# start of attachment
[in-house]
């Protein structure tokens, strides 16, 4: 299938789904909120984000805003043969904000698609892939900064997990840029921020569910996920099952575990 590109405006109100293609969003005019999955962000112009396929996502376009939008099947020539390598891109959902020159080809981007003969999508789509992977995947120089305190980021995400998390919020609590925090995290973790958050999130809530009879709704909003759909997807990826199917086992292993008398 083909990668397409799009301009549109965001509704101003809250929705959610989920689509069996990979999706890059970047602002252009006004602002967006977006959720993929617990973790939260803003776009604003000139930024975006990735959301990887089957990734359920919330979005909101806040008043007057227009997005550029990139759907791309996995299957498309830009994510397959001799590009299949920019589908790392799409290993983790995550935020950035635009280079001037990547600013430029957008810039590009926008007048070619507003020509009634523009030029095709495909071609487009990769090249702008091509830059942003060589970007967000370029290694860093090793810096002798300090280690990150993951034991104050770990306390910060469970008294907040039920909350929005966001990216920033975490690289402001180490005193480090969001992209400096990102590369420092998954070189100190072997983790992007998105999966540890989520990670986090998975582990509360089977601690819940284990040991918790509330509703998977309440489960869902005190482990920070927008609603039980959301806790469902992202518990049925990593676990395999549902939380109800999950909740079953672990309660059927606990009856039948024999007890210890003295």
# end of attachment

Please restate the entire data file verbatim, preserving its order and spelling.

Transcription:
[in-house]
């Protein structure tokens, strides 16, 4: 299938789904909120984000805003043969904000698609892939900064997990840029921020569910996920099952575990 590109405006109100293609969003005019999955962000112009396929996502376009939008099947020539390598891109959902020159080809981007003969999508789509992977995947120089305190980021995400998390919020609590925090995290973790958050999130809530009879709704909003759909997807990826199917086992292993008398 083909990668397409799009301009549109965001509704101003809250929705959610989920689509069996990979999706890059970047602002252009006004602002967006977006959720993929617990973790939260803003776009604003000139930024975006990735959301990887089957990734359920919330979005909101806040008043007057227009997005550029990139759907791309996995299957498309830009994510397959001799590009299949920019589908790392799409290993983790995550935020950035635009280079001037990547600013430029957008810039590009926008007048070619507003020509009634523009030029095709495909071609487009990769090249702008091509830059942003060589970007967000370029290694860093090793810096002798300090280690990150993951034991104050770990306390910060469970008294907040039920909350929005966001990216920033975490690289402001180490005193480090969001992209400096990102590369420092998954070189100190072997983790992007998105999966540890989520990670986090998975582990509360089977601690819940284990040991918790509330509703998977309440489960869902005190482990920070927008609603039980959301806790469902992202518990049925990593676990395999549902939380109800999950909740079953672990309660059927606990009856039948024999007890210890003295």